During the COP26 climate summit, more than 100 countries around the world, including Brazil, committed to ending deforestation by 2030. Over $14 in private and public funds have been committed to achieving the goal.
In 2014, a similar pledge, which included more than a dozen fast-food companies and palm oil producers, failed to produce any results. While deforestation has continued to increase across the world, especially in Brazil.
One of the largest rainforests in the world, the Amazon is known as the earth’s lung, for capturing vast quantities of carbon from the atmosphere. The Brazilian government has allowed private companies to exploit the Amazon for economic gain, leading to an outcry from environmental activists and indigenous groups.
Amazon rainforests and Russian forests are two of the world’s largest carbon sinks, absorbing billions of tonnes of carbon dioxide (CO2) every year. However, as deforestation continues to rise, forests are emitting more carbon than they’re capturing.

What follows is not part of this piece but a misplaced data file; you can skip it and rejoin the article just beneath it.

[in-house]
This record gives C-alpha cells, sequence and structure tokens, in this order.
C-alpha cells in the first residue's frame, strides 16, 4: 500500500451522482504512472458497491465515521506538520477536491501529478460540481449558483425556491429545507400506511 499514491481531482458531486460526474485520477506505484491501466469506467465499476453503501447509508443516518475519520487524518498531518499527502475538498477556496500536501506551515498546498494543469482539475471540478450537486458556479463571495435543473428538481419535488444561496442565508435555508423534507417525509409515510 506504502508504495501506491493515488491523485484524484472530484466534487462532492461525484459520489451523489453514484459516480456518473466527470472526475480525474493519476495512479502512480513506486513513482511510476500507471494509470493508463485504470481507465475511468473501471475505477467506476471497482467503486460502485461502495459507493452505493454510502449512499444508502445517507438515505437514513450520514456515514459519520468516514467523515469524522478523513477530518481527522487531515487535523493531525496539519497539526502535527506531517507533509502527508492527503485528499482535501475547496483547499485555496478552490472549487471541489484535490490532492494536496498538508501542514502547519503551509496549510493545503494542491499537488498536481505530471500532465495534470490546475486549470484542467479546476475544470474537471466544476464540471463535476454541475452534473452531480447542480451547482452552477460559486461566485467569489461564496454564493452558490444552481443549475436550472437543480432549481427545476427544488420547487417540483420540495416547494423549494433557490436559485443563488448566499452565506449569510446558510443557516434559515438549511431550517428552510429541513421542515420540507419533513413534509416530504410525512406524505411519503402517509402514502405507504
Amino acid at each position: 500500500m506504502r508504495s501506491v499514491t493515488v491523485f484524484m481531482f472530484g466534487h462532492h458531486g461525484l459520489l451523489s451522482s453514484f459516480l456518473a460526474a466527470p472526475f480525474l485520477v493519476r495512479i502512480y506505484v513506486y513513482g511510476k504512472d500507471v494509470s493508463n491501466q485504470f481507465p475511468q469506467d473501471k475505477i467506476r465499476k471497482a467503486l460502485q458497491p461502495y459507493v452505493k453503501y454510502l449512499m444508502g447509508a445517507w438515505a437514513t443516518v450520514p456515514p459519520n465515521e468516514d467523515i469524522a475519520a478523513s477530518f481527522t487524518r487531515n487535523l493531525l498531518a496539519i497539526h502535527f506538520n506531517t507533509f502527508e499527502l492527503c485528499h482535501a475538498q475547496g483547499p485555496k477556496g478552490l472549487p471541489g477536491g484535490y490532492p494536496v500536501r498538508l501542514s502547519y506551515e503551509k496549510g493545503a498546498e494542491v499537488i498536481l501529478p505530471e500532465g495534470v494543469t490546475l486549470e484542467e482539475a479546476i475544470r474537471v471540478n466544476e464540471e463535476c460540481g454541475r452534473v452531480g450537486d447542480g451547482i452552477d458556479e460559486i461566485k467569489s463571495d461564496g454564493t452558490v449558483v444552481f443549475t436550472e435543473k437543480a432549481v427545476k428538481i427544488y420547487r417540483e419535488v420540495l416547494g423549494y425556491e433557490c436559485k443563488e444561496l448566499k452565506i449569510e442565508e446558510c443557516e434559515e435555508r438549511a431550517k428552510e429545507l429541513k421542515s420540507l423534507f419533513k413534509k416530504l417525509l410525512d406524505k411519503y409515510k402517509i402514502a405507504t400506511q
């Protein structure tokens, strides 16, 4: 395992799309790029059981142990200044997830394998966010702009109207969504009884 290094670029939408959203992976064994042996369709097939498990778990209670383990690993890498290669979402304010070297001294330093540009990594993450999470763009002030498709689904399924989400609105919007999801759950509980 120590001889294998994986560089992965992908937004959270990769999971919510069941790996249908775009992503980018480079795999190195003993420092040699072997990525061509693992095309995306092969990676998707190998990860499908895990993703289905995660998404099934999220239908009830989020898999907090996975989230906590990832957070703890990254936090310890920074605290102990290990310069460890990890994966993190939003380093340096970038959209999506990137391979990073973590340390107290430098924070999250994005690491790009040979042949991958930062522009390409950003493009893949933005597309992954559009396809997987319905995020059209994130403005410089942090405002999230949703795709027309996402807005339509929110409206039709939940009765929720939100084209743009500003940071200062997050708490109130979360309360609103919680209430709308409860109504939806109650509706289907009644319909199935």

The countries that have pledged to end deforestation, including the United States, Russia, China, Indonesia, and more host roughly 85 percent of the world’s forest within their borders. Some of these countries such and Indonesia and China are also the largest exporters of palm oil and coal, respectively.
In the meantime, India has not signed the pledge.
Twenty-eight signatory countries have also committed to eliminating deforestation associated with agricultural and food products that are traded worldwide, such as cocoa, soya, and palm oil. In the last decade, more and more forests have been cleared for the cultivation of these lucrative commercial crops, particularly in the southern hemisphere.
Funding for the cause will be used on restoring damaged land, supporting indigenous communities and tackling wildfires. Nearly $1.43 billion of funds are designated for protecting the world’s second-largest rainforest after the Amazon, in the Republic of Congo.